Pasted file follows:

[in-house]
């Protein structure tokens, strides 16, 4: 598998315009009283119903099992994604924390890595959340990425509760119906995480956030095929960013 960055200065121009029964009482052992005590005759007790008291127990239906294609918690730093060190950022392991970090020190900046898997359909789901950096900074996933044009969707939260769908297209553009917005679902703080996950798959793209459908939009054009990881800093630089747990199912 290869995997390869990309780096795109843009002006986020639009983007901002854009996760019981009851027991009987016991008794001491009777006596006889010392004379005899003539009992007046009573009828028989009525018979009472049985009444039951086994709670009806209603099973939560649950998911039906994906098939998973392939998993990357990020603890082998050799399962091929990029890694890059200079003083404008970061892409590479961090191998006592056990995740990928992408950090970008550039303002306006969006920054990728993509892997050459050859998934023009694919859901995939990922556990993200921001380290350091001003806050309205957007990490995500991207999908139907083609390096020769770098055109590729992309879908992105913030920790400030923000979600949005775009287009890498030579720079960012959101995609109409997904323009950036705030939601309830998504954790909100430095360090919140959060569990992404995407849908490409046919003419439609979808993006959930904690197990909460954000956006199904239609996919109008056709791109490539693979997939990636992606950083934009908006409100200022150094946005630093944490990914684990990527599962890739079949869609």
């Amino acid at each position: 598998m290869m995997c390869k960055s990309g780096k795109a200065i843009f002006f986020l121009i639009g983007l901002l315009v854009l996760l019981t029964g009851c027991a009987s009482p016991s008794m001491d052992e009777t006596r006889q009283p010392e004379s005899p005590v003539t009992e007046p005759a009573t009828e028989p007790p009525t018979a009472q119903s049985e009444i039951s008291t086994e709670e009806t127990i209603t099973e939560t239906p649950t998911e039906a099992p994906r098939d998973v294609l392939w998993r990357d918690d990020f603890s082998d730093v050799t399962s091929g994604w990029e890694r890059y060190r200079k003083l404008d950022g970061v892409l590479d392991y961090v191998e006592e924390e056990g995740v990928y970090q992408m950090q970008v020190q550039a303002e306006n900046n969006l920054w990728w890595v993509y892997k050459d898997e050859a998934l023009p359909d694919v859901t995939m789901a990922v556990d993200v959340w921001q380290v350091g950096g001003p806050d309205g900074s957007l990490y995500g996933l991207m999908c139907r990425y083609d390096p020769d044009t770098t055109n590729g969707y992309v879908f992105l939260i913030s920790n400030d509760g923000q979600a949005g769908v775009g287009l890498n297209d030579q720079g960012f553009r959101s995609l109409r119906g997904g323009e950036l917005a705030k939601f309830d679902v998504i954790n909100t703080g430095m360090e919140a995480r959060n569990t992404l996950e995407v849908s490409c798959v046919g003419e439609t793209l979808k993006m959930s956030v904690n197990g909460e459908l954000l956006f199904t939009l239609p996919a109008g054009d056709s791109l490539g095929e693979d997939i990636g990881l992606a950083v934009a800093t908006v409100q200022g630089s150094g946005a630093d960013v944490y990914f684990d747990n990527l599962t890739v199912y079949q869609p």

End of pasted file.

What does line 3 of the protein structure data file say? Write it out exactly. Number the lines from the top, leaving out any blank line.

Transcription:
């Amino acid at each position: 598998m290869m995997c390869k960055s990309g780096k795109a200065i843009f002006f986020l121009i639009g983007l901002l315009v854009l996760l019981t029964g009851c027991a009987s009482p016991s008794m001491d052992e009777t006596r006889q009283p010392e004379s005899p005590v003539t009992e007046p005759a009573t009828e028989p007790p009525t018979a009472q119903s049985e009444i039951s008291t086994e709670e009806t127990i209603t099973e939560t239906p649950t998911e039906a099992p994906r098939d998973v294609l392939w998993r990357d918690d990020f603890s082998d730093v050799t399962s091929g994604w990029e890694r890059y060190r200079k003083l404008d950022g970061v892409l590479d392991y961090v191998e006592e924390e056990g995740v990928y970090q992408m950090q970008v020190q550039a303002e306006n900046n969006l920054w990728w890595v993509y892997k050459d898997e050859a998934l023009p359909d694919v859901t995939m789901a990922v556990d993200v959340w921001q380290v350091g950096g001003p806050d309205g900074s957007l990490y995500g996933l991207m999908c139907r990425y083609d390096p020769d044009t770098t055109n590729g969707y992309v879908f992105l939260i913030s920790n400030d509760g923000q979600a949005g769908v775009g287009l890498n297209d030579q720079g960012f553009r959101s995609l109409r119906g997904g323009e950036l917005a705030k939601f309830d679902v998504i954790n909100t703080g430095m360090e919140a995480r959060n569990t992404l996950e995407v849908s490409c798959v046919g003419e439609t793209l979808k993006m959930s956030v904690n197990g909460e459908l954000l956006f199904t939009l239609p996919a109008g054009d056709s791109l490539g095929e693979d997939i990636g990881l992606a950083v934009a800093t908006v409100q200022g630089s150094g946005a630093d960013v944490y990914f684990d747990n990527l599962t890739v199912y079949q869609p």